While this scene appears to have added a touch of dramatic flair, Mossad agents certainly were instrumental in scouting out possible locations that could act as a cover to transport the refugees to safety, as well as eventually running the real-life resort. But the origins of Operation Brothers were also due in large part to the efforts of activists from the Ethiopian Jewish community. “Initially Israeli authorities were contacted by Ethiopian Beta Israel activists asking if they could help. There definitely was a demand,” says Abbink. One of these activists was Farede Yazazao Aklum, who was the inspiration for Williams’ character. After fleeing his home in Tigray, northern Ethiopia, and walking the grueling 300 miles to Khartoum, Sudan, Aklum wrote a letter that triggered Israeli Prime Minister Menachem Begin to task Mossad agents with the rescue of the Beta Israel.
Earlier in the 1970s, smaller numbers of Ethiopian Jews were transported to safety by plane from Khartoum and welcomed in Israel. Larger Mossad-led operations including Operation Brothers, and the later Operation Moses (1984-1985) and Operation Solomon (1991), were responsible for the arrival of an estimated 90,000 members of the community in Israel by the end of the 1990s. “In the case of the Beta Israel, this was the only example where another country was willing and able to help the people, and adopt the people,” says Abbink. “Many other refugees remained, and still are in Sudan, because no country is really ready to take them in. But the Israeli government made a commitment to take their people in.”
Did an escape mission really happen at a hotel in Sudan?
In 1981, Mossad agents scouted the Sudanese coastline and found 15 beachside villas that had been abandoned a decade earlier. Nestled on the shorelines of the Red Sea and boasting picturesque coral reefs, the resort provided a front for agents to covertly transport Beta Israel refugees to boats that would carry them to Israel. As depicted in the film, the Sudanese International Tourist Corporation did actually believe it was renting the resort out to hotel managers and diving enthusiasts — all of whom were in fact undercover Israeli operatives. Real, unsuspecting tourists, mainly from Europe, came to stay at the resort, attracted by brochures that touted “breathtaking views of the heavens, aflame with millions of stars” and “an abundance of exotic fish” in “exceptionally clear waters.”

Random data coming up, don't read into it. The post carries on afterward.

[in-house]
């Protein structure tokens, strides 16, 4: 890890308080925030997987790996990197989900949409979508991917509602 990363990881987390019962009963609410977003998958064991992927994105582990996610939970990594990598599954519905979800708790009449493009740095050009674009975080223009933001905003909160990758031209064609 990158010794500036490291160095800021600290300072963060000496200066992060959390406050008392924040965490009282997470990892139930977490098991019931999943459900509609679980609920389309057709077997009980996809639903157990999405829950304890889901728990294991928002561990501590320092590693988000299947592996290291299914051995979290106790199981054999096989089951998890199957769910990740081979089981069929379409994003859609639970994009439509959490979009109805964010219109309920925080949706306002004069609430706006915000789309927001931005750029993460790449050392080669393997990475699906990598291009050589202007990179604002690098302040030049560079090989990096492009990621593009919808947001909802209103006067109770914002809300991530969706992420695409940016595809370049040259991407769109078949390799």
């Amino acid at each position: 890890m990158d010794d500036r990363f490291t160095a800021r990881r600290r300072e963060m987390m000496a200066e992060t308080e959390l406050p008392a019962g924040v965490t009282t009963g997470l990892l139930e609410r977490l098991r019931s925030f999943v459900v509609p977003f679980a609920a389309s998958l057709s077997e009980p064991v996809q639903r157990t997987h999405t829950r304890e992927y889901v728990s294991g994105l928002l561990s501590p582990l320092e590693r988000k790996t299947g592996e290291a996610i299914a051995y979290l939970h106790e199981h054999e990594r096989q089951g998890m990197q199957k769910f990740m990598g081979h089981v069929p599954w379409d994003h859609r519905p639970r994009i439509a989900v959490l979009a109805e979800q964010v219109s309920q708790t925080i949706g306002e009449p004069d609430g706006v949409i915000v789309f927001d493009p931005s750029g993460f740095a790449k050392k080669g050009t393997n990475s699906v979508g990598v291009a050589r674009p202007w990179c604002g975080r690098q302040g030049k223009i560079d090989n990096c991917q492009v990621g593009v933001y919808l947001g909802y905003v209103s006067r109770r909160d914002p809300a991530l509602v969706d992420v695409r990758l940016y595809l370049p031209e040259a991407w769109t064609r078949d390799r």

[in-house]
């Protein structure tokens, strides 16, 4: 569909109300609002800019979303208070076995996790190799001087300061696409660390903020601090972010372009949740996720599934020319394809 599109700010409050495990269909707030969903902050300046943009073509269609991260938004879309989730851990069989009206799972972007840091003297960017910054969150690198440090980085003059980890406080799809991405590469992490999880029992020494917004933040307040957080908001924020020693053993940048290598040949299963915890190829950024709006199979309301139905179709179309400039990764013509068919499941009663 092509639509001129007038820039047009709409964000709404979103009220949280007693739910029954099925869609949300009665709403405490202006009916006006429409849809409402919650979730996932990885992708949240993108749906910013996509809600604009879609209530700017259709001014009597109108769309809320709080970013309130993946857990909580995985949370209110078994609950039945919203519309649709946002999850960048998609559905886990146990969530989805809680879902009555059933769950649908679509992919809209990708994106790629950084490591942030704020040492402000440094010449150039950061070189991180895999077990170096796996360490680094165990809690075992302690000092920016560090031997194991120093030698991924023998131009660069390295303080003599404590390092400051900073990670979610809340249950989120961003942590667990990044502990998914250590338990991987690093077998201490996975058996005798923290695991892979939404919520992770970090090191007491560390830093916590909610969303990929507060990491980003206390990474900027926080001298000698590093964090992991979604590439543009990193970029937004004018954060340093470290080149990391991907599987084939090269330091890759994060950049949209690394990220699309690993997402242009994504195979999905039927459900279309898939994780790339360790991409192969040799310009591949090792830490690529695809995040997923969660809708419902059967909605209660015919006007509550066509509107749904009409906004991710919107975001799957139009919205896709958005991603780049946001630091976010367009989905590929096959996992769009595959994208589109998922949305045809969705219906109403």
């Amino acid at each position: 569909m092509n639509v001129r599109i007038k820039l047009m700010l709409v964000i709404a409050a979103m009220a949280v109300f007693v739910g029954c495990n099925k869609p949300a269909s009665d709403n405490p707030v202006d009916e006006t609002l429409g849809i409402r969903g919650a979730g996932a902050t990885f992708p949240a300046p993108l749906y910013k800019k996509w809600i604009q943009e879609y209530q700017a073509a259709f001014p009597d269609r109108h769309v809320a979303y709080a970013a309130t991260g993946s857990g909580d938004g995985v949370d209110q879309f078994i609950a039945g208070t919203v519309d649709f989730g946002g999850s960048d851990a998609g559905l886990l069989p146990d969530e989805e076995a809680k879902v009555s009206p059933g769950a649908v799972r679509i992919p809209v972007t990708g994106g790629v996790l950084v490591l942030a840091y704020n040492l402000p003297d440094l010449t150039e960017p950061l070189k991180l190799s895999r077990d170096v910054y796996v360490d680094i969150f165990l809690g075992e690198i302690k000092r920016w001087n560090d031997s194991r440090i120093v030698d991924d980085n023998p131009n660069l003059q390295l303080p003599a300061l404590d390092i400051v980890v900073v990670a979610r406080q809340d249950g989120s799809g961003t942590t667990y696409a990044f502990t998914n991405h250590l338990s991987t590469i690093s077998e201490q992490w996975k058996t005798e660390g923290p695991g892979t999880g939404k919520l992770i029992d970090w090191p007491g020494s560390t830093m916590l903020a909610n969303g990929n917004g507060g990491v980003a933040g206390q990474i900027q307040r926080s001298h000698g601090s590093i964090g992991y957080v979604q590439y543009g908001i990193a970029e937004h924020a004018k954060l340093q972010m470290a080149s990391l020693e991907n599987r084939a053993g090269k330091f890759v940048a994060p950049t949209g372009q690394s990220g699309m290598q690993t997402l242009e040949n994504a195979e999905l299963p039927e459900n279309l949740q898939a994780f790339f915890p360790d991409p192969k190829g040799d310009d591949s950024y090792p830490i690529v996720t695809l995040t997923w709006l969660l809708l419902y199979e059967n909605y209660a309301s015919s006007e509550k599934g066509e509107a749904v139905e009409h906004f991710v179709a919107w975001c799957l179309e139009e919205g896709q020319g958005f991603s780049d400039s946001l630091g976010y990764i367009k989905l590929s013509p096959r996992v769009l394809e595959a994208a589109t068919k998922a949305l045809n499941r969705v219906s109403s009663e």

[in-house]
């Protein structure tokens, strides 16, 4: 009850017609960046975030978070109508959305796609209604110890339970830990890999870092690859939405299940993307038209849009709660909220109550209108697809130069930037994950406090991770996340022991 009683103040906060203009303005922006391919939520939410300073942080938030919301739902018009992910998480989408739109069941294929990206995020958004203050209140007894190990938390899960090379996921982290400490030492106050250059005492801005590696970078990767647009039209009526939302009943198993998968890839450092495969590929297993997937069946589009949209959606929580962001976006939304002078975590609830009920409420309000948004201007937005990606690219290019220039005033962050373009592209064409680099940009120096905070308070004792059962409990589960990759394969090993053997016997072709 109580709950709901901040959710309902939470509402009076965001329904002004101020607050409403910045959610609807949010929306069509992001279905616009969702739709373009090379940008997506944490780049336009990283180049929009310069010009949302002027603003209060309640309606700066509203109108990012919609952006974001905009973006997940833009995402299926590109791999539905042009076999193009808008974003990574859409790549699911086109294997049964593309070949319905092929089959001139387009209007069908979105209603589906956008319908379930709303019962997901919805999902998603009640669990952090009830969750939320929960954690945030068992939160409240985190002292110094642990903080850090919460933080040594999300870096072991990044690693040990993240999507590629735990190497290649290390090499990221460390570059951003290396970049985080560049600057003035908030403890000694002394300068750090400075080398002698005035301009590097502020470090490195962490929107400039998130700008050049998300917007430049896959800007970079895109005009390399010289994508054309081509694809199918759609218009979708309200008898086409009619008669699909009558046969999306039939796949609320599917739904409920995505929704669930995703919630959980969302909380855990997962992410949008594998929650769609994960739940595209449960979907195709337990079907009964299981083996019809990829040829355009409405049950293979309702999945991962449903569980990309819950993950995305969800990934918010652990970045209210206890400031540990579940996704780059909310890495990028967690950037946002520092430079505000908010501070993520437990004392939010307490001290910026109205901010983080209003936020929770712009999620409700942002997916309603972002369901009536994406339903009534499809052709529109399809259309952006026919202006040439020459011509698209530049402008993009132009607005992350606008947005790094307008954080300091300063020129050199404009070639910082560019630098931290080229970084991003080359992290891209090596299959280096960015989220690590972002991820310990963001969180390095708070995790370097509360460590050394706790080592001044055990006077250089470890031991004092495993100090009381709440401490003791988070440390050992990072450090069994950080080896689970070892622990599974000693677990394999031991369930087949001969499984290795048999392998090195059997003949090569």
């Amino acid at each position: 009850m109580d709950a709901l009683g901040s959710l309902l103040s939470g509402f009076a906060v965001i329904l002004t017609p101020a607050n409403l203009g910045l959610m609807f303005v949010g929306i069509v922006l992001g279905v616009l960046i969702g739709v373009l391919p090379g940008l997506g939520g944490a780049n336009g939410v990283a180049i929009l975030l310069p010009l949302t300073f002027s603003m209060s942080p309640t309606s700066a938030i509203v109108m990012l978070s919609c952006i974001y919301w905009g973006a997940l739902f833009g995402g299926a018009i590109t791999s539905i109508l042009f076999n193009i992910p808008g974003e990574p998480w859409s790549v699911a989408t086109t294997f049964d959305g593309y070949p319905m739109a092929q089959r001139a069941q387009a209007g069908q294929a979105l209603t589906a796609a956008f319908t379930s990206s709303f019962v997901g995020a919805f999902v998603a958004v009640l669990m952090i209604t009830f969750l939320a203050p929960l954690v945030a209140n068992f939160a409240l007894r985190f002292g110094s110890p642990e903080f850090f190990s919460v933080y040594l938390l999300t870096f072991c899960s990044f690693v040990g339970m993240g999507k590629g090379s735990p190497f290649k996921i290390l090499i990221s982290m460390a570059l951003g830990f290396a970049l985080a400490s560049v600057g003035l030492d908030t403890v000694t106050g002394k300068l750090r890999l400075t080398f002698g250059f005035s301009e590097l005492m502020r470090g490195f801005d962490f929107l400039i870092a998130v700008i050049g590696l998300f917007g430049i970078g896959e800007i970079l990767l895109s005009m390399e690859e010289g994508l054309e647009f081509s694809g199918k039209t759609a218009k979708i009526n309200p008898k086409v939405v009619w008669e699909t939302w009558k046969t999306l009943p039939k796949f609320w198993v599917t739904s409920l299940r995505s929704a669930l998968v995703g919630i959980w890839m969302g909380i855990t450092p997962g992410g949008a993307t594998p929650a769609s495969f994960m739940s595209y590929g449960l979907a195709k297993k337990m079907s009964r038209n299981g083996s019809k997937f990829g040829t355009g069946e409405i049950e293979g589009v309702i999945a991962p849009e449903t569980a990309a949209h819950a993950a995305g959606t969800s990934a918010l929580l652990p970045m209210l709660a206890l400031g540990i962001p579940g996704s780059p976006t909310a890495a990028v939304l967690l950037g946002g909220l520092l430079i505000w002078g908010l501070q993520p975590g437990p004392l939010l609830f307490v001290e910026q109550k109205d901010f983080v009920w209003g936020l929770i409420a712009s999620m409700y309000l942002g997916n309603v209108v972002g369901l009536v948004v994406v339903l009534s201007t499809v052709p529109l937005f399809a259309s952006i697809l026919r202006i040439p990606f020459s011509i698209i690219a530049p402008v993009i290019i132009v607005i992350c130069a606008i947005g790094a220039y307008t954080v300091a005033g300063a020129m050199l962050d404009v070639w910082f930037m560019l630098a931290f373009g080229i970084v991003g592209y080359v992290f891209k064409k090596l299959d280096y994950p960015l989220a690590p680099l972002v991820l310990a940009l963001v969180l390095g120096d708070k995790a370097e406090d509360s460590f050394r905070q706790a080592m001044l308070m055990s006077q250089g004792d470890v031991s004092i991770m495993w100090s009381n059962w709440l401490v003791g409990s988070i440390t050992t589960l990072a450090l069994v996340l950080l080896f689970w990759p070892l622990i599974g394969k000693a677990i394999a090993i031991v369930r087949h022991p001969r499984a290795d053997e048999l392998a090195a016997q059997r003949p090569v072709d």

“This operation was so fulfilling, because you were saving hundreds of people from a very bad fate,” said Yola Reitman in a video interview for a behind-the-scenes look at the film. Reitman was an Israeli agent responsible for managing the hotel, a role reflected by Haley Bennett’s character in the film. At the time, Abbink was studying the Beta Israel community in Israel, and knew of the operation that was happening at the Arous Holiday Village. “Of course, I kept my mouth shut so as not to endanger anything. It was an extremely delicate mission,” he recalls.
Was the mission successful?
As depicted in the film, the mission spanned years and resulted in the relocation of thousands of Ethiopian Jews to Jerusalem, while agents kept up appearances maintaining and managing the hotel. According to Abbink, around 8,000 Beta Israel individuals escaped to Israel via Sudan with the help of the Israeli resort staff, which made it the largest-scale operation of its time.
As a boy, Daniel Sahalo and his family fled from Ethiopia via Sudan to Israel as part of Operation Moses, which airlifted over 7,000 Ethiopian Jews to Israel in 1984-1985. “There was just a rumor that we needed to get to Sudan and from there we might be able to get help,” he said in a video interview. Sahalo worked as an historical consultant on The Red Sea Diving Resort, saying that the film was important to tell to future generations because “these people risked their lives every day for almost three years.”
“What I hope the audience will think about when they see the film is that there are about 65 million refugees in the world today,” said Raff in a statement. “We seem to be closing the doors in their faces and many of them are losing their lives on their way to a better future. Compassion would be the biggest thing that I hope people will take away.”
Correction, August 1
The original version of this story misstated The Red Sea Diving Resort’s connection to Mossad Exodus: The Daring Undercover Rescue of the Lost Jewish Tribe, by Gad Shimron. The film is not associated with the book.
- The Fall of Roe and the Failure of the Feminist Industrial Complex
- What Trump Knew About January 6
- The Ocean Is Climate Change’s First Victim and Last Resort
- Column: 6 Proven Ways to Reduce Gun Violence
- Ads Are Officially Coming to Netflix. Here's What That Means for You
- Jenny Slate on the Unifying Power of a Well-Heeled Shell Named Marcel
- Column: The FDA's Juul Ban May Not be a Pure Public Health Triumph
- What the Supreme Court’s Abortion Decision Means for Your State